There’s no denying it. Ground school is a tough slog. Its long hours in the classroom, there’s the studying at night and the weekend and the never-ending flow of information to learn. If I’m being brutally honest, while some subjects are extremely interesting, some are extremely dry, which all together can make it arduous at times. That being said, there is always time to enjoy yourself during ground school. It’s extremely important to give yourself time off and let the brain relax, unwind and recover. If you don’t the risk of burning out will be high. This was something I was told from day one with L3Harris.
Taking time off doesn’t have to mean taking a whole morning or afternoon off. For me, it was the simple things like going out a walk, going to the gym to relax in the sauna, going for a coffee, or watching a TV show. On days I wanted to take a bit more time off, I would drive down to Leamington Spa to go for a walk around the park, go out for drives and listen to a podcast in the car, or spend a morning or evening watching a movie. With London being only an hour away by train, I even went down to indulge in a few art exhibits and to visit friends.
I also had family come visit me a few times. On those occasions I would take the full weekend off. I had planned my work the week prior and the week after so that I knew I would still be up to speed on things despite the large time off. I took my family to Leamington Spa for brunch, Stratford-Upon-Avon for shopping and to go on the Shakespeare tour, and down to Bicester Village for a bit of retail therapy. I also managed to go back home a few times, mostly after I had my exams, but it’s amazing how just a few days away from it all really helped me to feel fresh and ready to go onto the next set of subjects.
But of course, that all accounts for a very small amount of the time off I took. The majority of the time off was spent with my housemates. I personally couldn’t have asked for a better group of housemates. We had a PlayStation and a TV in our house, so it was common for us to play quick 10-minute games of FIFA, which often turned into a few games! On nights when we wanted a bit more time off we would watch a movie, or if it was on, the football or rugby. Every night during the week, we would take it in turns to cook dinner and then eat together, while on a Sunday morning it rather quickly became a tradition for me to make Sunday brunch for the whole house. Cooking is a really good way to take your mind off work I found. We also would go out for brunch and dinner, nights out, to the cinema or bowling, and had nights out to celebrate birthdays too. We even had a weekend trip away to Wales! Simple things, which at the time didn’t seem like much, really do make a massive difference in your mental state, as it takes your mind off work, at least for a little while.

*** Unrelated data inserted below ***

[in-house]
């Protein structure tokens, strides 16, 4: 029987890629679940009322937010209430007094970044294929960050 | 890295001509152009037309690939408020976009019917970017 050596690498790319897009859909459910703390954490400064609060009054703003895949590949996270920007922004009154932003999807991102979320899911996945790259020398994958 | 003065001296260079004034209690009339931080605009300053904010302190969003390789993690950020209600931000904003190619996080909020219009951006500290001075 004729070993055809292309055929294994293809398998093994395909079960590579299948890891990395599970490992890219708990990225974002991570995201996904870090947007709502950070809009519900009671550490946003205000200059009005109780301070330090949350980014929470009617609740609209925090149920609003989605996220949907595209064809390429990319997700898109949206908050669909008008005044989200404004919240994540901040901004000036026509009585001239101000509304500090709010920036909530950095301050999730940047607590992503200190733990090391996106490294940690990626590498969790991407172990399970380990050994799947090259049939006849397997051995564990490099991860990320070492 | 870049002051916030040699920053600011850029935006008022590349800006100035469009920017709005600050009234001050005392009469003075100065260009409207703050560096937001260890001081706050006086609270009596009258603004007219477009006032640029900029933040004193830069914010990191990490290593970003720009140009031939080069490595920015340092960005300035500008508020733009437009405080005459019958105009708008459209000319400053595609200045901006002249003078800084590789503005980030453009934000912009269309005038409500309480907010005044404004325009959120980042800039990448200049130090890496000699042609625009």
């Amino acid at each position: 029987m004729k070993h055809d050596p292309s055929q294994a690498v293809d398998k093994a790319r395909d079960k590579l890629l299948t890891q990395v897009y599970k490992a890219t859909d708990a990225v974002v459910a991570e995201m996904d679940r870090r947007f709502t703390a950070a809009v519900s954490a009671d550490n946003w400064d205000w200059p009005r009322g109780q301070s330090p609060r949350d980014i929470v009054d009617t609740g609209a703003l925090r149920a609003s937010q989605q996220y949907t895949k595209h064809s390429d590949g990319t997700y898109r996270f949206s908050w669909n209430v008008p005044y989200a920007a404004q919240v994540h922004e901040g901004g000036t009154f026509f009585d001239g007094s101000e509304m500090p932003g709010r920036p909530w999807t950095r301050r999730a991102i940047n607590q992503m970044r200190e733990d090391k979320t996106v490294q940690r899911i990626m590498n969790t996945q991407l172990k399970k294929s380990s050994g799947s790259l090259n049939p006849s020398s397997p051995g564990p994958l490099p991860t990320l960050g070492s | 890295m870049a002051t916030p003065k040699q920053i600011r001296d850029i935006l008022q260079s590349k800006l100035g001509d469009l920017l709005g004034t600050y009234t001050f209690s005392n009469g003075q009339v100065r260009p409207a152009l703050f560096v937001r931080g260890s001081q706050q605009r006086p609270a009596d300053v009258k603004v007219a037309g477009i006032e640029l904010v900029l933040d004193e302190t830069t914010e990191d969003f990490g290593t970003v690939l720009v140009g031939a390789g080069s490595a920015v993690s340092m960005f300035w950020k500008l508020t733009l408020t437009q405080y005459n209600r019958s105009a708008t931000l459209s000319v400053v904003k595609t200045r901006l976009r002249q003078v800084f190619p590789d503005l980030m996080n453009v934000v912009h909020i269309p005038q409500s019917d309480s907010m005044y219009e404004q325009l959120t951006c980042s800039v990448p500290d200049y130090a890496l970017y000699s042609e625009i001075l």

We did of course socialise with the rest of our class and the other classes within the school, and even the instructors a few times. We had a few nights out for curries, or to the pub and out in the town, sometimes we had people round for BBQs and played 5-a-side football (I personally didn’t take part in this one, wrong shape of ball for me!!).
While all of the above might make it sound like we spent more time relaxing than working, in reality, it accounted for a very small percentage of our time. A properly planned work schedule will allow you to have plenty of time off. However, it’s about quality over quantity. The time you take off should be at times when you can allow to take the time off and allow your brain to ease off the thrust and power down slightly, or even sit at idle. And it goes without saying, going to bed at night counts as taking time off too. Sometimes you need to go to bed early or take an extra hour in bed to ensure you study productively. As I said at the start, taking time off is important to ensure that you’re able to work at your full potential. It’s an odd thing to say, but taking time off from your studies will improve the results you get.